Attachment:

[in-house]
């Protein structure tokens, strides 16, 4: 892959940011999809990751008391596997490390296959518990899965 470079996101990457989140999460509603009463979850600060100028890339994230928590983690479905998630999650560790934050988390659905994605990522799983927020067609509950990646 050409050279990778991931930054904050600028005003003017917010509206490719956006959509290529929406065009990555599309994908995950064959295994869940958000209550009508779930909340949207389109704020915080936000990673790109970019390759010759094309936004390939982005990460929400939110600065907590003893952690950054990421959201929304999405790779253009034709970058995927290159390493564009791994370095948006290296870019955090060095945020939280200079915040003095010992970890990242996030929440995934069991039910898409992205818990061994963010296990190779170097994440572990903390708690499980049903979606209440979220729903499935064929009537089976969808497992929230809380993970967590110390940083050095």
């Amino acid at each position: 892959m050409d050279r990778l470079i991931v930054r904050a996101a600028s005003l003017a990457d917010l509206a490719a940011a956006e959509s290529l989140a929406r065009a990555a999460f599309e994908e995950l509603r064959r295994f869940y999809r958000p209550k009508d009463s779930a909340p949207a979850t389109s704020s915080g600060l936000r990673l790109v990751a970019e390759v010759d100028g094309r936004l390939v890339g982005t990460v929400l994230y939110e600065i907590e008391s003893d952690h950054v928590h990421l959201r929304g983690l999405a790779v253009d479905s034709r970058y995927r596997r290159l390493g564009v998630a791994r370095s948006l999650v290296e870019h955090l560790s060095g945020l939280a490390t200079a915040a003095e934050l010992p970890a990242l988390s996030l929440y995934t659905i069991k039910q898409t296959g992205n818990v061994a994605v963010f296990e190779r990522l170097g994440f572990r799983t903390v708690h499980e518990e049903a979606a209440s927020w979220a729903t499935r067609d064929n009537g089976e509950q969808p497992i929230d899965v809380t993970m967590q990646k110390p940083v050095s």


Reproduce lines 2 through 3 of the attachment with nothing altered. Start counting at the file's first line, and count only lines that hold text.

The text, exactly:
């Protein structure tokens, strides 16, 4: 892959940011999809990751008391596997490390296959518990899965 470079996101990457989140999460509603009463979850600060100028890339994230928590983690479905998630999650560790934050988390659905994605990522799983927020067609509950990646 050409050279990778991931930054904050600028005003003017917010509206490719956006959509290529929406065009990555599309994908995950064959295994869940958000209550009508779930909340949207389109704020915080936000990673790109970019390759010759094309936004390939982005990460929400939110600065907590003893952690950054990421959201929304999405790779253009034709970058995927290159390493564009791994370095948006290296870019955090060095945020939280200079915040003095010992970890990242996030929440995934069991039910898409992205818990061994963010296990190779170097994440572990903390708690499980049903979606209440979220729903499935064929009537089976969808497992929230809380993970967590110390940083050095």
């Amino acid at each position: 892959m050409d050279r990778l470079i991931v930054r904050a996101a600028s005003l003017a990457d917010l509206a490719a940011a956006e959509s290529l989140a929406r065009a990555a999460f599309e994908e995950l509603r064959r295994f869940y999809r958000p209550k009508d009463s779930a909340p949207a979850t389109s704020s915080g600060l936000r990673l790109v990751a970019e390759v010759d100028g094309r936004l390939v890339g982005t990460v929400l994230y939110e600065i907590e008391s003893d952690h950054v928590h990421l959201r929304g983690l999405a790779v253009d479905s034709r970058y995927r596997r290159l390493g564009v998630a791994r370095s948006l999650v290296e870019h955090l560790s060095g945020l939280a490390t200079a915040a003095e934050l010992p970890a990242l988390s996030l929440y995934t659905i069991k039910q898409t296959g992205n818990v061994a994605v963010f296990e190779r990522l170097g994440f572990r799983t903390v708690h499980e518990e049903a979606a209440s927020w979220a729903t499935r067609d064929n009537g089976e509950q969808p497992i929230d899965v809380t993970m967590q990646k110390p940083v050095s």